I asked her on a third date just before I left for a weekend away in California, and she accepted. I returned from my trip the day before our scheduled date, and I happened to see her at our ward's family home evening activity that night. Unfortunately, "see her" was about all of my interaction with her that night, as she appeared to me to spend most of the evening talking to and flirting with another young man in the ward and essentially ignoring me. I was never so tempted to cancel a date - remember, it was scheduled for the next night - as I was at that moment. Nevertheless, I went ahead with our plans and mentioned nothing of the perceived slight to her on our third date.

Not surprisingly, she went on to spend much more time presumably ignoring me and hanging out with the gentleman from the FHE activity at other ward functions thereafter. In fact, she and the aforementioned gentleman ended up officially dating. They even, intentionally or not, cuddled right in front of me at a friend's movie night a couple of weeks later. (How's that for tact?)

I soon gave this girl up as a lost cause. However, a month or so later, this girl and gentleman broke up, and everyone in the ward soon knew about it. Not long after that, she began paying attention to me again at ward activities. In fact, it was like she and the gentleman had never dated; we got along just as we had before their relationship started. Once bitten and twice shy, I proceeded cautiously. She even took the initiative and called me up for a ride to a ward activity, which I took as a sign that she might even want to give dating me another attempt.

I figured the time was right to put myself out there again and try for another date. It was about this same time that another young gentleman showed up at church, and I once again felt ignored as I had been before. The girl and this second gentleman, in fact, dated steadily for the next few months and ended up getting married, which is the only really positive thing to come out of it all for the people involved.

All the while, I remained constantly confused as to whether I should get on or off the merry-go-round. I remember telling a friend about my observations on the matter, and he responded, "That's just dating."

I've come to find I may never know;
Your changing mind - is it friend or foe?
   -Duncan Sheik, "Barely Breathing"

Conclusion(s)? I'm not sure that I have one/any. But I would like to say to any women reading this post: Please be kind to the men pursuing you, whether or not you return their affections. If you must turn someone down, please be as gentle as possible but also clearly state that this relationship is not going anywhere so that there can be no confusion going forward.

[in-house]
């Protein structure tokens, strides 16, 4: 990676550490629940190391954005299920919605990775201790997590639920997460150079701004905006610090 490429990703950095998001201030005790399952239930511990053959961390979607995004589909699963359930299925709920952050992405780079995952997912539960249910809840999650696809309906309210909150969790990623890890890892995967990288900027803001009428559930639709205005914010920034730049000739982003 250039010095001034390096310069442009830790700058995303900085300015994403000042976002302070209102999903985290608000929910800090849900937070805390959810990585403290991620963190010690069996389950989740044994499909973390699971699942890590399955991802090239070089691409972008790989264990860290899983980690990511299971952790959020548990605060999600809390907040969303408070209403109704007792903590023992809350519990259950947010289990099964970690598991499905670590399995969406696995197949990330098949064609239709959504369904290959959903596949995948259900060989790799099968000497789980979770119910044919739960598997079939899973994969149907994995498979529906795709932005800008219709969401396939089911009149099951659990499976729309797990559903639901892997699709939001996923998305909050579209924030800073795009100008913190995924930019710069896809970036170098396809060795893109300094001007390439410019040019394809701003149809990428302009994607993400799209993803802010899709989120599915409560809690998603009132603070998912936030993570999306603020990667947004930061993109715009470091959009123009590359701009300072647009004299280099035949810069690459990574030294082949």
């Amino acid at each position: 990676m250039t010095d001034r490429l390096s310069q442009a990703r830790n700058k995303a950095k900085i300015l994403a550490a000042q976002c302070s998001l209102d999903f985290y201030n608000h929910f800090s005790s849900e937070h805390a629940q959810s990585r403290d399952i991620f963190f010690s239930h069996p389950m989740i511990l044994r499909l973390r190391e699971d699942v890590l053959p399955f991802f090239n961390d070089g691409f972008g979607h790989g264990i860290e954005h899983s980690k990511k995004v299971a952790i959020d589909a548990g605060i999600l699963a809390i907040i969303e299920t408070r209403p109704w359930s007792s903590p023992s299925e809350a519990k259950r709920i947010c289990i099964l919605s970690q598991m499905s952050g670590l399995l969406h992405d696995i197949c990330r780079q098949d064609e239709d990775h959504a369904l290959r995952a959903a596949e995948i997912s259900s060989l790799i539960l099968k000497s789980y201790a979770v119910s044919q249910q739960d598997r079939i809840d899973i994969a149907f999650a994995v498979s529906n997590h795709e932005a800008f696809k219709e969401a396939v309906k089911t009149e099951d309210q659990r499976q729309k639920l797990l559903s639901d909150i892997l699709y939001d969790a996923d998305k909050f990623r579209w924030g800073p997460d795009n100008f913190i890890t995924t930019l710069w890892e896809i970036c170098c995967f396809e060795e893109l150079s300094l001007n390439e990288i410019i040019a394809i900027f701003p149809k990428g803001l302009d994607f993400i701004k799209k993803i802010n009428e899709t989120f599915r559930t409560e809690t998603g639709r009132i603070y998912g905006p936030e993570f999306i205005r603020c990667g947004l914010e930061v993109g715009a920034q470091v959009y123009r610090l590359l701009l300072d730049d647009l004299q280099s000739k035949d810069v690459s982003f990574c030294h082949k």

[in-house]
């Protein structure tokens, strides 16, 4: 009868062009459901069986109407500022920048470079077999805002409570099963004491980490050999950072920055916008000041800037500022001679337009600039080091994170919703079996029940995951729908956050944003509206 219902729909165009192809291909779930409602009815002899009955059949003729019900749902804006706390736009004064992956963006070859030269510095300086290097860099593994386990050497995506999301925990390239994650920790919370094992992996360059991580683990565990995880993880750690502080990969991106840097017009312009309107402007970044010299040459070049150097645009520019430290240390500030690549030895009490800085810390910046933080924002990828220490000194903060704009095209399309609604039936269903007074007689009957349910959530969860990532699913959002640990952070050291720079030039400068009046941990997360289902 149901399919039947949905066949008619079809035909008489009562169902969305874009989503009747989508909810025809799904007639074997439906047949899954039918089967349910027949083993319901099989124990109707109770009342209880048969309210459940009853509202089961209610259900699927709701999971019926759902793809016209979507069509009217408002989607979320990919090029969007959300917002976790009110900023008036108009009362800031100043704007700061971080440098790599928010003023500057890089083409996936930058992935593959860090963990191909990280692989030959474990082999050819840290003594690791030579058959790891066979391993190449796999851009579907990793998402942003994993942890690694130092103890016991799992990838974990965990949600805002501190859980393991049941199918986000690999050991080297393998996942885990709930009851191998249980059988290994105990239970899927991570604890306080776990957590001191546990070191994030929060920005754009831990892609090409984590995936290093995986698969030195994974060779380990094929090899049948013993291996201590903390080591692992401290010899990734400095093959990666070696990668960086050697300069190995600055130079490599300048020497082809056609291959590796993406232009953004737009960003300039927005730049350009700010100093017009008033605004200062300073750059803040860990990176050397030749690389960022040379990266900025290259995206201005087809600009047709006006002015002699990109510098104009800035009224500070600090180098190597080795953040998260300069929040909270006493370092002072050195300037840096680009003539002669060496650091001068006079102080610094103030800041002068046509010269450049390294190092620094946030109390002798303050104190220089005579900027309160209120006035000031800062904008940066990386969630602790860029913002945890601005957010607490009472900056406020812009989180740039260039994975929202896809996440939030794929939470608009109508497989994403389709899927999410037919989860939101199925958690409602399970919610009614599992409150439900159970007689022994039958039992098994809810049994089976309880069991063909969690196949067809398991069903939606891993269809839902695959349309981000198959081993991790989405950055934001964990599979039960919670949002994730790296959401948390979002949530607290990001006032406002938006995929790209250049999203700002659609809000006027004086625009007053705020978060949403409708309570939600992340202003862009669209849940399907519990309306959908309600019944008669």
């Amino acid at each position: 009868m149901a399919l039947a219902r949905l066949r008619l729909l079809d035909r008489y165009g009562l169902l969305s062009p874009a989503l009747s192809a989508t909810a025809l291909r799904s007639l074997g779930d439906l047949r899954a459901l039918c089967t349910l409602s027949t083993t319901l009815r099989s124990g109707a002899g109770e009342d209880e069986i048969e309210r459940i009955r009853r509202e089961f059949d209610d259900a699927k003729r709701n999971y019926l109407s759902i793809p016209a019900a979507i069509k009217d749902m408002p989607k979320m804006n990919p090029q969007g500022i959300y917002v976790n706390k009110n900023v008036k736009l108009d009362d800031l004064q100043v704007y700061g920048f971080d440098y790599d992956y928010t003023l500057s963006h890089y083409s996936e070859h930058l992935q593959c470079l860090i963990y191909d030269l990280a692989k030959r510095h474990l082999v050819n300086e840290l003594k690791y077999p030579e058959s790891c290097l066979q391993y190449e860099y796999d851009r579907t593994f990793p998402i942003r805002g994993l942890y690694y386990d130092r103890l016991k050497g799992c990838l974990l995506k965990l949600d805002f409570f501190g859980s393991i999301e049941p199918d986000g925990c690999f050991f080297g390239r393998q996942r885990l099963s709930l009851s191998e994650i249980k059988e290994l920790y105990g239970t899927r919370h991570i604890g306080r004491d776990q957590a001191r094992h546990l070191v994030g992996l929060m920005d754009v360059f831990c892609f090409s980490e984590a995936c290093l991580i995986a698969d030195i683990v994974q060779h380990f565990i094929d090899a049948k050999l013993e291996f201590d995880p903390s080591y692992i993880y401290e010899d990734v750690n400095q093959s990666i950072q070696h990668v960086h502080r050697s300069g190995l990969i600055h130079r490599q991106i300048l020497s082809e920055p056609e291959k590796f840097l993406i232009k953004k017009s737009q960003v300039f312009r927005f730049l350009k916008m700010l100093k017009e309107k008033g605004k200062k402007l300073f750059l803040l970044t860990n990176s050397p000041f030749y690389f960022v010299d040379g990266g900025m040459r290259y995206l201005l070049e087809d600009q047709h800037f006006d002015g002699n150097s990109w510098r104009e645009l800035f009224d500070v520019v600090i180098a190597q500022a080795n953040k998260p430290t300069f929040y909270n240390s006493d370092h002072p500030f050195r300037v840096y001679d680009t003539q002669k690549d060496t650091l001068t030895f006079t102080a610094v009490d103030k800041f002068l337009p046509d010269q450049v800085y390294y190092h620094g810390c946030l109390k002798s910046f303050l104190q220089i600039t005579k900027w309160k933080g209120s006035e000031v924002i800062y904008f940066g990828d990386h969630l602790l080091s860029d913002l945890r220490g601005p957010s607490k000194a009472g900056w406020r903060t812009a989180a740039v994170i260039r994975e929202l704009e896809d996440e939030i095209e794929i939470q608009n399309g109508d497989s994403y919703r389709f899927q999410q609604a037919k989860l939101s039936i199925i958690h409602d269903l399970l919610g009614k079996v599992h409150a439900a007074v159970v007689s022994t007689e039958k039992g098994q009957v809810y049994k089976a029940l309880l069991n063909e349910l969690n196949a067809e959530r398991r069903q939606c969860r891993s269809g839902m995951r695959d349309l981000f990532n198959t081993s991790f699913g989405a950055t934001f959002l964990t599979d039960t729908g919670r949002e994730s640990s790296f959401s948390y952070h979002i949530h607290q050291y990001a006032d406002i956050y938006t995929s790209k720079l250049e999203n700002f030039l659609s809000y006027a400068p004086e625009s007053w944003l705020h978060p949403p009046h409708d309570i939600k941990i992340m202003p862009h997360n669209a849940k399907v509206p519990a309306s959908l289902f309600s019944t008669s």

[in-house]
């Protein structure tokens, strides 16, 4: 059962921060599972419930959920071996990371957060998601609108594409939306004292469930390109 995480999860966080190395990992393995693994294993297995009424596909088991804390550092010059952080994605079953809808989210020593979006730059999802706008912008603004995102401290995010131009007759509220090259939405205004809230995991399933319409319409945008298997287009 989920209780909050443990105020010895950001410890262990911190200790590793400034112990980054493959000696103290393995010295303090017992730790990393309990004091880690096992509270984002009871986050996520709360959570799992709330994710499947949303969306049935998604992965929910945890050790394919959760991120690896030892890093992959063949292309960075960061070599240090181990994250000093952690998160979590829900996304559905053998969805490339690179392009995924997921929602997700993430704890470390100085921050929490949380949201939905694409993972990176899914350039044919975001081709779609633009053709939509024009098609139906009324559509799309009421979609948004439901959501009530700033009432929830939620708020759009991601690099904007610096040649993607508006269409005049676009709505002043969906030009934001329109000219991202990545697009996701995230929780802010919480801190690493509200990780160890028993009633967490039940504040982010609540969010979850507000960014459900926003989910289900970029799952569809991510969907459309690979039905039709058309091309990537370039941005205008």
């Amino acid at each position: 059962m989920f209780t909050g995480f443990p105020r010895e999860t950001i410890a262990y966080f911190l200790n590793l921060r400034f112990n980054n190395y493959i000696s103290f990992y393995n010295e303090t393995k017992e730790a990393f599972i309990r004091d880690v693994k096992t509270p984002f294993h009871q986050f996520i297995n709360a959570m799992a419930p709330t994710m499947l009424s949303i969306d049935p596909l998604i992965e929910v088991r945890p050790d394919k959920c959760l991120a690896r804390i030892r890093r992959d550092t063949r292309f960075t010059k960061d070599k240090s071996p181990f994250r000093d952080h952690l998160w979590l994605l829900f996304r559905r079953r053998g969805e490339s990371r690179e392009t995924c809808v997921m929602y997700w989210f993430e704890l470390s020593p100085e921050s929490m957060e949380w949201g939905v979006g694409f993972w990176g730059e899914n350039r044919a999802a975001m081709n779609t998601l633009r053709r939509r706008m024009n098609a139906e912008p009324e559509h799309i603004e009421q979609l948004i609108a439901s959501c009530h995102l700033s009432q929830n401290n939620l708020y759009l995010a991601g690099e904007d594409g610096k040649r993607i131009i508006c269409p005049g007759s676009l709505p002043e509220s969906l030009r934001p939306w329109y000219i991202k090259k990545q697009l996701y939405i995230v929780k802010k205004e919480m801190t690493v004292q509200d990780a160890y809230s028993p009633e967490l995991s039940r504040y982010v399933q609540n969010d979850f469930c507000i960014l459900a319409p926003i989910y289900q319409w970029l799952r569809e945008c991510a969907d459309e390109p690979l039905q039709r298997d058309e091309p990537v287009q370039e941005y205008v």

If the man turns into a psycho-crazed stalker, I also realize that all bets are off and that more drastic measures may be needed.

Wednesday, July 10, 2013

Religion, Politics, the Great Pumpkin . . . and Misery

Like it or not, Facebook has become a part of pretty much all of our lives. Chances are, you are reading this post right now because I posted a link to it on my Facebook profile.

Facebook is great in that it is a good way to keep in touch with long-lost friends living on the other side of the world or those who may be too busy with the many comings and goings of their spouses, children, careers, etc. to visit with in person. Some of the cons include all of those Farmville invitations I keep getting on a daily basis, people who still use the "poke" option, and, admittedly, discussing politics, religion, and other hot-button topics, which usually never turns out well for everyone who becomes involved in the discussion. I've not yet stuck my foot into a political discussion in which a person on the other side of the argument has concluded: "You're absolutely right, and I was wrong. I am making a 180-degree turn and now see things your way." It just doesn't happen.

In the perennial Halloween special "It's the Great Pumpkin, Charlie Brown," Linus sums it up well: "There are three things you must never discuss with people: religion, politics, and the Great Pumpkin."

Though the AWL sometimes delves into matters of politics and religion, that's not what today's post is about. Sometimes, he reads a Facebook post that just ends up making his blood boil. That, or he just ends up feeling sorry for the person who wrote it. A post he read tonight ended up causing both reactions. The post in question was made by a friend who referenced a well-known Old Testament story, and the friend then wondered aloud why a "God of love" could care so little about His creations.

Over time, it has been sad for the AWL to watch this friend slowly drift away from the LDS Church and its principles. Little by little, this person's posts have grown more bitter, more angry, more difficult to respond to - the AWL finds himself ignoring this person more often than not in order to keep the peace - and, above all, more miserable. It is not uncommon for this person to post status updates about how sad and depressing his life is in addition to all of the angry questions and rants. Not only has this person drifted from the LDS Church he grew up with, he also appears to be drifting toward atheism and abandoning Christianity as a whole.